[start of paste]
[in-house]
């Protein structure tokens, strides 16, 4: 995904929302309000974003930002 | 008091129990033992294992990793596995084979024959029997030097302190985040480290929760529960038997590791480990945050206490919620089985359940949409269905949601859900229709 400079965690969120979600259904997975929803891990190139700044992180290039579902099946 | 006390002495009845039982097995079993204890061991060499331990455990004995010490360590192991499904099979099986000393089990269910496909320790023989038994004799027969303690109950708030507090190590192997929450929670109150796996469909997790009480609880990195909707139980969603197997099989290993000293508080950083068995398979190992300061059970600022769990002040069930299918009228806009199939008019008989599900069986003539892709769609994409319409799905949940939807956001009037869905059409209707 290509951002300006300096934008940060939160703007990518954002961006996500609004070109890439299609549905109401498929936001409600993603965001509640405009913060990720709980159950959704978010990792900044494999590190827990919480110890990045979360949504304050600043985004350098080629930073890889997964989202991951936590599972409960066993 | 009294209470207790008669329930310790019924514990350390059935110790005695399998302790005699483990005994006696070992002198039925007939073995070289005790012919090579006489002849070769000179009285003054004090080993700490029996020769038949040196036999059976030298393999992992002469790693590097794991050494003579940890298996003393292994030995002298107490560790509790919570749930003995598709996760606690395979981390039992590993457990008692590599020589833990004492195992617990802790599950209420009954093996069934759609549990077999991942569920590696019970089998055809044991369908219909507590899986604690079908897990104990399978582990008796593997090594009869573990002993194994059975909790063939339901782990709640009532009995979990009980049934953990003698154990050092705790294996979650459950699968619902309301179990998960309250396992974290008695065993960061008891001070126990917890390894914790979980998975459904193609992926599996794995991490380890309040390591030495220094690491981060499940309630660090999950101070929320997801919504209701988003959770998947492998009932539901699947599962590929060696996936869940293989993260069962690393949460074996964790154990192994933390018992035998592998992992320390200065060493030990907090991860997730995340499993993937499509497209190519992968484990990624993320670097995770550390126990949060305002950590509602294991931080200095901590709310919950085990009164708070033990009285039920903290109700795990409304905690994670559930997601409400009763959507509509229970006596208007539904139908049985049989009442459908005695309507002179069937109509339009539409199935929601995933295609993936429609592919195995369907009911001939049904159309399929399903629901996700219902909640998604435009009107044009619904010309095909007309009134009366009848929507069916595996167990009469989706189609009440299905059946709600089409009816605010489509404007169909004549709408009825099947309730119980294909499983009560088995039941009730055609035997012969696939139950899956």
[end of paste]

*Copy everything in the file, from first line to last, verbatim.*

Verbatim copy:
[in-house]
């Protein structure tokens, strides 16, 4: 995904929302309000974003930002 | 008091129990033992294992990793596995084979024959029997030097302190985040480290929760529960038997590791480990945050206490919620089985359940949409269905949601859900229709 400079965690969120979600259904997975929803891990190139700044992180290039579902099946 | 006390002495009845039982097995079993204890061991060499331990455990004995010490360590192991499904099979099986000393089990269910496909320790023989038994004799027969303690109950708030507090190590192997929450929670109150796996469909997790009480609880990195909707139980969603197997099989290993000293508080950083068995398979190992300061059970600022769990002040069930299918009228806009199939008019008989599900069986003539892709769609994409319409799905949940939807956001009037869905059409209707 290509951002300006300096934008940060939160703007990518954002961006996500609004070109890439299609549905109401498929936001409600993603965001509640405009913060990720709980159950959704978010990792900044494999590190827990919480110890990045979360949504304050600043985004350098080629930073890889997964989202991951936590599972409960066993 | 009294209470207790008669329930310790019924514990350390059935110790005695399998302790005699483990005994006696070992002198039925007939073995070289005790012919090579006489002849070769000179009285003054004090080993700490029996020769038949040196036999059976030298393999992992002469790693590097794991050494003579940890298996003393292994030995002298107490560790509790919570749930003995598709996760606690395979981390039992590993457990008692590599020589833990004492195992617990802790599950209420009954093996069934759609549990077999991942569920590696019970089998055809044991369908219909507590899986604690079908897990104990399978582990008796593997090594009869573990002993194994059975909790063939339901782990709640009532009995979990009980049934953990003698154990050092705790294996979650459950699968619902309301179990998960309250396992974290008695065993960061008891001070126990917890390894914790979980998975459904193609992926599996794995991490380890309040390591030495220094690491981060499940309630660090999950101070929320997801919504209701988003959770998947492998009932539901699947599962590929060696996936869940293989993260069962690393949460074996964790154990192994933390018992035998592998992992320390200065060493030990907090991860997730995340499993993937499509497209190519992968484990990624993320670097995770550390126990949060305002950590509602294991931080200095901590709310919950085990009164708070033990009285039920903290109700795990409304905690994670559930997601409400009763959507509509229970006596208007539904139908049985049989009442459908005695309507002179069937109509339009539409199935929601995933295609993936429609592919195995369907009911001939049904159309399929399903629901996700219902909640998604435009009107044009619904010309095909007309009134009366009848929507069916595996167990009469989706189609009440299905059946709600089409009816605010489509404007169909004549709408009825099947309730119980294909499983009560088995039941009730055609035997012969696939139950899956």